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Sara’s Diary: Day 41 without baseball and the contraction of the Minor Leagues appears inevitable

Disaster Capitalism comes for baseball

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Cubs minor league catcher Miguel Amaya poses with David Ortiz and Yusniel Diaz at the 2018 Futures Game.
Photo by Rob Carr/Getty Images

It’s been 41 days without baseball and in a terrible and ironic twist it was revealed that minor league baseball will likely proceed with its plan to contract approximately 40 teams. This plan is far from new. MLB commissioner Rob Manfred first floated the idea of contracting the minor leagues a few weeks before the Winter Meetings in 2019. That decision was met with vociferous resistance from fans, towns that host minor league parks, and, surprisingly, bipartisan opposition from Congress.

In January it was a fight I was pretty sure the minor leagues would be able to win. After all, anything that can unite Republicans and Democrats these days is increasingly rare, so I was optimistic that MiLB would be in a strong position, as the Washington Post reported:

Minor League Baseball reacted with outrage to the plan, appealing to Congress and the public and trumpeting the history and romance of minor league ball, in hopes of thwarting it. The strategy appears to be working. Four House members whose districts include teams on the cut list formed the bipartisan Save Minor League Baseball Congressional Task Force and vowed to fight the proposal. Sens. Bernie Sanders (I-Vt.) and Elizabeth Warren (D-Mass.), both Democratic presidential candidates, wrote scathing letters opposing it.

“Shutting down 25 percent of Minor League Baseball teams, as you have proposed would be an absolute disaster for baseball fans, workers and communities throughout the country,” Sanders’s Nov. 25 letter read.

During a news conference at baseball’s winter meetings in San Diego last week, MLB Commissioner Rob Manfred appeared to back off the plan as it was initially reported, indicating it was only an opening proposal and lamenting that details were leaked by the other side.

Enter stage left the novel coronavirus and COVID-19 which upended those negotiations just like it’s upended everything else in our daily lives. Now faced with a revenue shortfall from a baseball season that may not have any fans (read: ticket revenue) if it happens at all the minor leagues appear to be the first baseball casualty - but if history tells us anything about disasters and capitalism it certainly will not be the last. From CBS Sports earlier today (emphasis mine):

According to Cooper, if both leagues agree, it would mean as many as 42 current minor-league teams would be eliminated, with short-season and rookie ball gone. Both sides are working on a potential deal to ensure the majority of the 42 teams would still have baseball, with ties to MLB in a new system that has long-term viability, the report adds.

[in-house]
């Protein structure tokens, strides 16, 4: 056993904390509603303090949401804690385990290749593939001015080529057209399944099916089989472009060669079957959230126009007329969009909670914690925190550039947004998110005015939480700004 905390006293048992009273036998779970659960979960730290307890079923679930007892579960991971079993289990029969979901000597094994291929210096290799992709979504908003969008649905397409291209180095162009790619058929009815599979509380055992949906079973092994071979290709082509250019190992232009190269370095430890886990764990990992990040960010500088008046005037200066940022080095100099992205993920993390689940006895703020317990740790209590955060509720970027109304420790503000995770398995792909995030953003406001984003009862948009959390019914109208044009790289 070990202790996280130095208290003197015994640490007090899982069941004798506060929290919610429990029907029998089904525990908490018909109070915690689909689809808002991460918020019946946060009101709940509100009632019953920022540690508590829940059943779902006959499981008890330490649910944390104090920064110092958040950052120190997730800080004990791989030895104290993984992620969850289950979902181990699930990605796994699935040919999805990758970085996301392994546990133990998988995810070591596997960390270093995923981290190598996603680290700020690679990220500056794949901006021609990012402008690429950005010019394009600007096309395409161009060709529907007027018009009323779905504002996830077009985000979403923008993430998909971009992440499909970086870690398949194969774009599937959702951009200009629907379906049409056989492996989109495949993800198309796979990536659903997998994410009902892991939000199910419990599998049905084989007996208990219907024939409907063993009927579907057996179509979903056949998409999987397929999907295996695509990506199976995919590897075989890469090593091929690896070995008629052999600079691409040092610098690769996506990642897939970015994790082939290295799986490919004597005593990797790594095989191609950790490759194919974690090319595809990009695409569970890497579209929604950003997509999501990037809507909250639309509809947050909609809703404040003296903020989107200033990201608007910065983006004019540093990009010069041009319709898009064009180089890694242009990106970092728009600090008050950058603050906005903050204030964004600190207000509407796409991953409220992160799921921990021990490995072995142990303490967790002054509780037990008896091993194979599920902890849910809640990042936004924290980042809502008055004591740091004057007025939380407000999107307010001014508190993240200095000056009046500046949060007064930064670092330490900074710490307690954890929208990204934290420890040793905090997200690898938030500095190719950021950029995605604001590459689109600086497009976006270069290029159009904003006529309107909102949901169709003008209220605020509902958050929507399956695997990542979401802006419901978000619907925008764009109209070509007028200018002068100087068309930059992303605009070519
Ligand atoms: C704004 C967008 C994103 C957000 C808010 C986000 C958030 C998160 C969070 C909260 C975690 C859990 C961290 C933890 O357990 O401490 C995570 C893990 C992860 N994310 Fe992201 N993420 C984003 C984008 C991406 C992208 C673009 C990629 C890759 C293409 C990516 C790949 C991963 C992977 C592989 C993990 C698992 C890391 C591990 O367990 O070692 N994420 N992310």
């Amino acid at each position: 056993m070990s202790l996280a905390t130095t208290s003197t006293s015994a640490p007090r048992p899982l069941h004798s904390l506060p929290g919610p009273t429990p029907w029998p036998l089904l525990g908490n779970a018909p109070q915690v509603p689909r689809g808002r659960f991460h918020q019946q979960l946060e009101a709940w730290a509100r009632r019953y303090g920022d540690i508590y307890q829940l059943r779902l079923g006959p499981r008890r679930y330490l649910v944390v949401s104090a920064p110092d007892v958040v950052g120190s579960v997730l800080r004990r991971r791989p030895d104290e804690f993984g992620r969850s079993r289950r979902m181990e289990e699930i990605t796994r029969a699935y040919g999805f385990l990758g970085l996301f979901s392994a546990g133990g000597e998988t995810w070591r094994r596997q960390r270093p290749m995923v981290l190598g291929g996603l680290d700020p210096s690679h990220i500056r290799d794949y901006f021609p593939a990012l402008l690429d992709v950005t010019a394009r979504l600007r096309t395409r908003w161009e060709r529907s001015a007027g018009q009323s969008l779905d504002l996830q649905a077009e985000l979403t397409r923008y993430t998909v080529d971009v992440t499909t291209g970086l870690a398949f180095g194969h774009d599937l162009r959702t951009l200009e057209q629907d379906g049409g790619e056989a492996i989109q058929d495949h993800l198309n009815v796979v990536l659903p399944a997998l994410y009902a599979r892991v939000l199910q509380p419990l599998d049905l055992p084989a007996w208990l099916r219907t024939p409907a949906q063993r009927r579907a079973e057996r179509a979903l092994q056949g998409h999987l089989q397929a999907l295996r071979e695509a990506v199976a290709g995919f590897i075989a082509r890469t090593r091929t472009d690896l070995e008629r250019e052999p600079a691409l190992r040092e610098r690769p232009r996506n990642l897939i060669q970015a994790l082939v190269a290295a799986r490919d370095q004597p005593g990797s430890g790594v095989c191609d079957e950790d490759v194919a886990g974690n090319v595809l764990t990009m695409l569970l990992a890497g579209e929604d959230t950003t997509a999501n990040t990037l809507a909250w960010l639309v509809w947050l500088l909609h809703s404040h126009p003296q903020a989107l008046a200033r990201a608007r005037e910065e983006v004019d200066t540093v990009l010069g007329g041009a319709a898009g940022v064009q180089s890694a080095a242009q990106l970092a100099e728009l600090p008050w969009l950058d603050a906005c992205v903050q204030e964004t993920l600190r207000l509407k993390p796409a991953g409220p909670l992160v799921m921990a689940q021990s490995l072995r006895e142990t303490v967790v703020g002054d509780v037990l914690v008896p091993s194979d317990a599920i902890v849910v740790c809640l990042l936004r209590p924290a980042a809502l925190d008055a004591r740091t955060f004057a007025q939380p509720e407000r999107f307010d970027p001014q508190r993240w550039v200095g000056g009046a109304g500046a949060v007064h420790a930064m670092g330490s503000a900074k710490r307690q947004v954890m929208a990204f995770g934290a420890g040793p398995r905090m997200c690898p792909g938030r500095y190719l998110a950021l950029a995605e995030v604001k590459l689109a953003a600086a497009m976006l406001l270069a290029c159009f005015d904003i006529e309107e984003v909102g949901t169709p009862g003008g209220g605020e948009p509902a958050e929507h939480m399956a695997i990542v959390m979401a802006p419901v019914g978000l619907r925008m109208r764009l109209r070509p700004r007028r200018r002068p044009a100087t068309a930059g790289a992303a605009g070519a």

The coronavirus pandemic has played a part in Minor League Baseball’s apparent shift in stance on the issue, and Cooper notes that now “many MiLB teams are just trying to survive.”

This is not a new phenomonon or pattern, it’s an old playbook that is just being applied to baseball.

One of the best books I ever read was Naomi Klein’s “The Shock Doctrine: The Rise of Disaster Capitalism,” if you’re looking for a blueprint of what comes next for baseball and beyond in the wake of the pandemic I highly recommend you check it out.

Klein defines disaster capitalism as “...the way private industries spring up to directly profit from large-scale crises.” In a recent article in Vice she continues (emphasis mine):

Disaster profiteering and war profiteering isn’t a new concept, but it really deepened under the Bush administration after 9/11, when the administration declared this sort of never-ending security crisis, and simultaneously privatized it and outsourced it—this included the domestic, privatized security state, as well as the [privatized] invasion and occupation of Iraq and Afghanistan.

The “shock doctrine” is the political strategy of using large-scale crises to push through policies that systematically deepen inequality, enrich elites, and undercut everyone else. In moments of crisis, people tend to focus on the daily emergencies of surviving that crisis, whatever it is, and tend to put too much trust in those in power. We take our eyes off the ball a little bit in moments of crisis.

The Shock Doctrine was released over 13 years ago, since then Klein has written about these patterns as they relate to 9/11, Hurricane Katrina, Hurricane Maria, the wild fires in California, and more.

The MiLB contraction plan fits this blueprint almost a little too perfectly:

The powers that be in baseball had a highly unpopular plan to eliminate jobs and baseball teams for those on the lowest rung of baseball’s socio-economic ladder, however they faced enormous opposition to that plan and looked like they may need to table it. Meanwhile, a society-wide disaster happened and they just quietly dusted off the plan they already had to eliminate jobs, baseball teams and opportunity from small town America under the guise of crisis management while no one has time to organize or push back on it because the non-billionaire team owners among us are all struggling to survive in a pandemic and the biggest economic downturn since the Great Depression.

This is disaster capitalism at its finest and we all need to keep our eye on the ball because it will not stop at 40 minor league baseball teams.